I will always remember that time as one of the most painful and saddest in my life, but as my friends all know, I am blessed with the “happy gene” and have recovered well.  I am so grateful for my nine years with Jim, and even if I knew the end when we set out to spend life together, I would do it all again.  Not many people are lucky to be as loved as I have been, and to have the great feeling of loving someone equally in return.


Enough for now. Very glad to be back. Thank you for all your support!  Laurel





Private Substance


And soon a branch, part of a hidden scene,
The leafy mind, that long was tightly furled,
Will turn its private substance into green,
And young shoots spread upon our inner world.



These lines, the end of the poem “A Light Comes Brighter,” by one of my favorite poets, Theodore Roethke, was on my mind as I walked home from the college this week. It’s about the first signs of the end of winter, and indeed they can be found in San Diego already–despite the limited drama of changing seasons around here.


The first time these lines etched themselves into my consciousness was almost thirty years ago, when my home on a canyon rim was scorched by wildfire, leaving the yard looking like a huge ashtray and the trees scorched to a russet brown..  “It’s a miracle how the fire went around this house,” the reporter from the local news chirped from my driveway. My heroic neighbors, who had spent the afternoon on my roof with garden hoses, greeted that comment in muttered disgust: “Yeah, some miracle.”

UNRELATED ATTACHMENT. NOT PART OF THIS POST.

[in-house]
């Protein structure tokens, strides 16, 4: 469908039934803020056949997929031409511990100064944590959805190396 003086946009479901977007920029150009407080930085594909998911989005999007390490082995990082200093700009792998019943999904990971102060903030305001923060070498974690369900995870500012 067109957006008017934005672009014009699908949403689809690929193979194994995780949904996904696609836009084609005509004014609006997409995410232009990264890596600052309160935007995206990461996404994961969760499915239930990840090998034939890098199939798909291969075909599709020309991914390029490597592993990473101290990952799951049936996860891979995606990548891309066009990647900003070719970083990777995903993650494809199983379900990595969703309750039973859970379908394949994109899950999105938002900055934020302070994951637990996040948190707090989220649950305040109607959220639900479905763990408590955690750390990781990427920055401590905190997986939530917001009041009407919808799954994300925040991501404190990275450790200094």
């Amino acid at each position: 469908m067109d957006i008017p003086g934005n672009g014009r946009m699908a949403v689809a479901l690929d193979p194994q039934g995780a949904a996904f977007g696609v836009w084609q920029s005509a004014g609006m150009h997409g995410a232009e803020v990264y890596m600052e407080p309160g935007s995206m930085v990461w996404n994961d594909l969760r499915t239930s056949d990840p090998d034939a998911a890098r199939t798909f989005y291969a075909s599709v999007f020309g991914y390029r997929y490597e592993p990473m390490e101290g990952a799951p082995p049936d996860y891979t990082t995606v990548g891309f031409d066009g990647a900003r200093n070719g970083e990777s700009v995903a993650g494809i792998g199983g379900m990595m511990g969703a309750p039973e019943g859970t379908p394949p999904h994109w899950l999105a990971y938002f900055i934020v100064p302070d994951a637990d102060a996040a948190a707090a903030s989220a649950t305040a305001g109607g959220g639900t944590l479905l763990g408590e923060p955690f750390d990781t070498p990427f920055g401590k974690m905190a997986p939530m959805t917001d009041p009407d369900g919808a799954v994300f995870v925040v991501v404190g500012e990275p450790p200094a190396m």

I thought the trees were dead, but within a month, I saw a hint of something and went out to investigate.  There, in clusters of perfect little emeralds, was life reasserting itself.


When I see the first leaf buds or early blossoms every year, my heart lifts at the sheer doggedness of the will to live that had quietly been doing its work all winter. I often think of Roethke’s poem then, particularly the beautiful last line, where he reminds us of our own internal winters, and the green shoots that come up, often by surprise, to signal that perhaps it is time to put behind whatever has been dreary and cold, and regrow ourselves.